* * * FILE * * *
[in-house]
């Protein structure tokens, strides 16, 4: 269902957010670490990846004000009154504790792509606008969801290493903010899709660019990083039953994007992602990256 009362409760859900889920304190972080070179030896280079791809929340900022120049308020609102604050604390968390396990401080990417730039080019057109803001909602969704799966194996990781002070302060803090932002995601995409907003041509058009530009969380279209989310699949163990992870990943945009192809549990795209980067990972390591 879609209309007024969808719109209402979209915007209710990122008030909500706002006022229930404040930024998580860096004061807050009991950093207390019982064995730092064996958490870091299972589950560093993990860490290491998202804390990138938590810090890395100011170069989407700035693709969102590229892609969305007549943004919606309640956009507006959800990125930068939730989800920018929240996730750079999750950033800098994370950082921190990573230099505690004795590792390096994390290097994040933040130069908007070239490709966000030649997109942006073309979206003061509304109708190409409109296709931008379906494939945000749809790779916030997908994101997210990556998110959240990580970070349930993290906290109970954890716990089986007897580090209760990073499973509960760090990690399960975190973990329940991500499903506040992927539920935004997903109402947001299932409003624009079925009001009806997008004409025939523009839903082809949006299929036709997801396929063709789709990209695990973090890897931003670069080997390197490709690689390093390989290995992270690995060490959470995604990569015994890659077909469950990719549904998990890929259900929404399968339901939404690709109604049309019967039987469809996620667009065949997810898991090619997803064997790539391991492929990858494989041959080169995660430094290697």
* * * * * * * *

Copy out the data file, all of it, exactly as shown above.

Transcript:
[in-house]
């Protein structure tokens, strides 16, 4: 269902957010670490990846004000009154504790792509606008969801290493903010899709660019990083039953994007992602990256 009362409760859900889920304190972080070179030896280079791809929340900022120049308020609102604050604390968390396990401080990417730039080019057109803001909602969704799966194996990781002070302060803090932002995601995409907003041509058009530009969380279209989310699949163990992870990943945009192809549990795209980067990972390591 879609209309007024969808719109209402979209915007209710990122008030909500706002006022229930404040930024998580860096004061807050009991950093207390019982064995730092064996958490870091299972589950560093993990860490290491998202804390990138938590810090890395100011170069989407700035693709969102590229892609969305007549943004919606309640956009507006959800990125930068939730989800920018929240996730750079999750950033800098994370950082921190990573230099505690004795590792390096994390290097994040933040130069908007070239490709966000030649997109942006073309979206003061509304109708190409409109296709931008379906494939945000749809790779916030997908994101997210990556998110959240990580970070349930993290906290109970954890716990089986007897580090209760990073499973509960760090990690399960975190973990329940991500499903506040992927539920935004997903109402947001299932409003624009079925009001009806997008004409025939523009839903082809949006299929036709997801396929063709789709990209695990973090890897931003670069080997390197490709690689390093390989290995992270690995060490959470995604990569015994890659077909469950990719549904998990890929259900929404399968339901939404690709109604049309019967039987469809996620667009065949997810898991090619997803064997790539391991492929990858494989041959080169995660430094290697």